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There are almost 5, criminal gangs in the UK. By Duncan Campbell. Thu 4 Jul W ho rules the underworld today, and where do they conduct their business? Once there were the familiar mugshots and Runyonesque nicknames, the clubs and pubs where the usual suspects gathered, plotted and schemed. Now organised crime is run like any other business, and its leading figures look like every other broker or tycoon. The underworld has become the overworld. London has become the global capital of money-laundering and the beating heart of European organised crime.
Crime is an essential part of the British economy, providing hundreds of thousands of jobs, not just for professional criminals — the NCA reckons there are 4, organised crime groups in operation — but for police and prison officers, lawyers and court officials, and a security business that now employs more than half a million people.
Just as the names of familiar shops have been departing from the high street, the old family firms of criminals are disappearing, whether in London, Glasgow, Newcastle or Manchester. And just as British football fans have had to learn how to pronounce the names of the legions of new foreign players, detectives have had to learn to do the same for the increasing number of new criminals. Britain was once dealing with drugs imports from half a dozen countries; now it is more than A young person who would in the past have sought an apprenticeship in a trade or industry may now find that drug dealing offers better career prospects.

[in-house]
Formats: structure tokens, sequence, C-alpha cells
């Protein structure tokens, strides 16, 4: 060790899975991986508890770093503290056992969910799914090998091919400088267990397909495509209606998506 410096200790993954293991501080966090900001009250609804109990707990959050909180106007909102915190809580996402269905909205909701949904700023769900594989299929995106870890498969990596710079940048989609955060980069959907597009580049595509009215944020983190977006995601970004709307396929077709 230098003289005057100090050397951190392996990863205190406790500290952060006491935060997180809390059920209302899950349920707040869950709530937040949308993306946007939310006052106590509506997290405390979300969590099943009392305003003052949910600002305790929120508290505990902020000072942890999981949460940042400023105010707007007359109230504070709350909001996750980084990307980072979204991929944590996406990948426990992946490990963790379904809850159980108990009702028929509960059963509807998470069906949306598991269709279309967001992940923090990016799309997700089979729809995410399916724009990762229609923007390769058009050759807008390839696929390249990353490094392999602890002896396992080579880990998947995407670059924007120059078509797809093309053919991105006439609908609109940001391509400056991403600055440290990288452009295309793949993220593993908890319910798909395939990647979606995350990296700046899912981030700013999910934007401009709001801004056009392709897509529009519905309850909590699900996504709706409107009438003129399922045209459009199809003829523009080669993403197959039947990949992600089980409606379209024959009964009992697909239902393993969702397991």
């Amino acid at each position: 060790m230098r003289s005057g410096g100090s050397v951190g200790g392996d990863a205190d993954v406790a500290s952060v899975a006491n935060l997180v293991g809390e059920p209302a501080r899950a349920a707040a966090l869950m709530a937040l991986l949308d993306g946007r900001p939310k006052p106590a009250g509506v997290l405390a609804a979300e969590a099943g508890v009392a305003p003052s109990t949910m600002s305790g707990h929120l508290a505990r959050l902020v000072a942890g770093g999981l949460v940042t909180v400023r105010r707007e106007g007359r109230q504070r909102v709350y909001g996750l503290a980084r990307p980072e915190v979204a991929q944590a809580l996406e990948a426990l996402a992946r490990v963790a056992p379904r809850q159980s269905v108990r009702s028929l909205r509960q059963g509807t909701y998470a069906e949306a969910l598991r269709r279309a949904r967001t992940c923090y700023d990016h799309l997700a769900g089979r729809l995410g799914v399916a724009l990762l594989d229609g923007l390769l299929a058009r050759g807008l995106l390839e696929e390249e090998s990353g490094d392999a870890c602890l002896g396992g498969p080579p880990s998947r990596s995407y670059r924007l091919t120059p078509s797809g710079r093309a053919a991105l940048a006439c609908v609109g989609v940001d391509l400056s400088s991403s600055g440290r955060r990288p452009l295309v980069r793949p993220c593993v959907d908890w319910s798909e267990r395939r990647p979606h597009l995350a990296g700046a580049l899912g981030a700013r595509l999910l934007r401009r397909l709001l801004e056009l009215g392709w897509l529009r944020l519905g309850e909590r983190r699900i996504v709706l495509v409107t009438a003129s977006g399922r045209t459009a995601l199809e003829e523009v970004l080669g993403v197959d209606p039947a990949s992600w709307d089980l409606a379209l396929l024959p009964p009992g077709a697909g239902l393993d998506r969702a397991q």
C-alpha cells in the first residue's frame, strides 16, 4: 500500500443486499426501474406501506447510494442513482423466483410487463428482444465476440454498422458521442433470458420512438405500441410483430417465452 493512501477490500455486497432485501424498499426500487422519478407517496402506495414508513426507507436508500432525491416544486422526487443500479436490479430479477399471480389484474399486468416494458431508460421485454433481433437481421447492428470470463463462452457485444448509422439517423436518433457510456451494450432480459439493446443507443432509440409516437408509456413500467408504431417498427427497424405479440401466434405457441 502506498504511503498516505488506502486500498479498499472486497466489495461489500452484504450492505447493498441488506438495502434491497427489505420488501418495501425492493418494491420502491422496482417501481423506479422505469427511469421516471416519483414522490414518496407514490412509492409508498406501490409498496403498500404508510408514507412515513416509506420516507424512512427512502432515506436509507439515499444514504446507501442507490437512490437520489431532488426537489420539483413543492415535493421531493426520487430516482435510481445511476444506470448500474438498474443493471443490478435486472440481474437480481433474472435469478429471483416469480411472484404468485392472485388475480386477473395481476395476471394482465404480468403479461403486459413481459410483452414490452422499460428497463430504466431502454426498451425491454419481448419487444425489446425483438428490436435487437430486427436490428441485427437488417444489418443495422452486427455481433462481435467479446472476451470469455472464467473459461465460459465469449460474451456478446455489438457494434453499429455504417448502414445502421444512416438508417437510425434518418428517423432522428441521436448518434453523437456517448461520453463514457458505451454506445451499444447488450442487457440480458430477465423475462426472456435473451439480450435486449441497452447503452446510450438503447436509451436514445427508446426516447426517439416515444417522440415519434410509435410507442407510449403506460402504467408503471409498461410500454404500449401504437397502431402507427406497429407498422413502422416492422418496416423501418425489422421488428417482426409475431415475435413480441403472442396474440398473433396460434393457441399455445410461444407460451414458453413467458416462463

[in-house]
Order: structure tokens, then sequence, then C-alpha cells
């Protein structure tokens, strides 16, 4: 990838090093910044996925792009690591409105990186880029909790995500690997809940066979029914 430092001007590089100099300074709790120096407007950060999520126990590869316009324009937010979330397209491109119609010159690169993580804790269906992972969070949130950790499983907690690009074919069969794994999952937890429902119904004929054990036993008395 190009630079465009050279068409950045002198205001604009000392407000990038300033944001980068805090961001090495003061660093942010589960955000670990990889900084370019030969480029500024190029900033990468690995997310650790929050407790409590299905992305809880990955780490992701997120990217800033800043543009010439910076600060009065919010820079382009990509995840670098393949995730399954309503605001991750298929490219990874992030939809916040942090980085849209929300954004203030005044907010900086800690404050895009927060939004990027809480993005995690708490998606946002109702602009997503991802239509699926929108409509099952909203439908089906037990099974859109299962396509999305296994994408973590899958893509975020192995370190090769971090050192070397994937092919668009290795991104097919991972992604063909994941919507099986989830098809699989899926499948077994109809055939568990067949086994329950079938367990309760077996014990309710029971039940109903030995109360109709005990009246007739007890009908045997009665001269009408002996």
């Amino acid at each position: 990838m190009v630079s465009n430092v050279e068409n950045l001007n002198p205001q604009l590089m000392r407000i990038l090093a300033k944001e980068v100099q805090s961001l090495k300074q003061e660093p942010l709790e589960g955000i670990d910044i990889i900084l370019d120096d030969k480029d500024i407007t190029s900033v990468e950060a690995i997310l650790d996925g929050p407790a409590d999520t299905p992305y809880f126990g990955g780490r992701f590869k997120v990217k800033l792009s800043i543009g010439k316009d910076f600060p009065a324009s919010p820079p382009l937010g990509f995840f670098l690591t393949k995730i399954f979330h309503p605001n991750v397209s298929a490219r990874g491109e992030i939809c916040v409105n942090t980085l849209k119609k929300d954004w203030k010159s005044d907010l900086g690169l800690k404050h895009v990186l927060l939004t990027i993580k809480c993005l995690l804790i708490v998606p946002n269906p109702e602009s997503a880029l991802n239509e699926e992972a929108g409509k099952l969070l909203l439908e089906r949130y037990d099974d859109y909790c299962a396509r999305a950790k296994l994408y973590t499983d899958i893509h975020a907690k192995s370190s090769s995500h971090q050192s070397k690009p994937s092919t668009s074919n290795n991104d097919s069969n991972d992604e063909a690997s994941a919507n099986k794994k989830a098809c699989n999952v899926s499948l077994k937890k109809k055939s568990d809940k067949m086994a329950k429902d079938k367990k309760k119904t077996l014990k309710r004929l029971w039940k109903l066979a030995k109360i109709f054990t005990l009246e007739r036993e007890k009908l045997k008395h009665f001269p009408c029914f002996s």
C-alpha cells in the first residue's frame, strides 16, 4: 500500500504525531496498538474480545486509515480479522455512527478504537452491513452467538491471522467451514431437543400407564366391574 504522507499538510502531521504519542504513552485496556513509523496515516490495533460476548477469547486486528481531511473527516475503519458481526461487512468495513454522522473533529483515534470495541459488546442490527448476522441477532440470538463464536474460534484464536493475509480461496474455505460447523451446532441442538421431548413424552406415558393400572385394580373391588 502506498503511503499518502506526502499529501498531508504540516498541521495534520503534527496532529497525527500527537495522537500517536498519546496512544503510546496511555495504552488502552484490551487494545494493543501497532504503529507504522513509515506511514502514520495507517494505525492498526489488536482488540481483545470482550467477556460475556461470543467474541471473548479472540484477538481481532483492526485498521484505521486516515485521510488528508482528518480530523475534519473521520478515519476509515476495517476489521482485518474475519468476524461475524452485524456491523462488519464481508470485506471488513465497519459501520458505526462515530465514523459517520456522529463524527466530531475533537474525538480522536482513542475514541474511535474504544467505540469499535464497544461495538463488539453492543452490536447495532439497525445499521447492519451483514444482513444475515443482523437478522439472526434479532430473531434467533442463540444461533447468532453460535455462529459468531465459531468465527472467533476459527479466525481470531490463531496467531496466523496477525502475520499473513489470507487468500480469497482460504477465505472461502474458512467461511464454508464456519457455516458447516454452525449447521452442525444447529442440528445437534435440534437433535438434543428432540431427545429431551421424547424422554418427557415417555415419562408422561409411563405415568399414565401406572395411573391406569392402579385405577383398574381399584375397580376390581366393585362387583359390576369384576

And, apart from drugs and guns, British trading channels now facilitate the trafficking of women from eastern Europe and Africa for prostitution and children from Vietnam as low-level drug workers. The days of having a drugs gang, a firearms gang or a people-trafficking gang have changed because of the concept of polycriminality.
Groups satisfying criminal markets, whatever they may be, is now much more common. These are businesses and people are looking to exploit markets, so why confine yourself to one market? Wainwright, who served as Europol chief for nine years, has also noted this internationalisation of crime. This was multinational business with specialists in recruitment, movement, money-laundering and the forging of documents.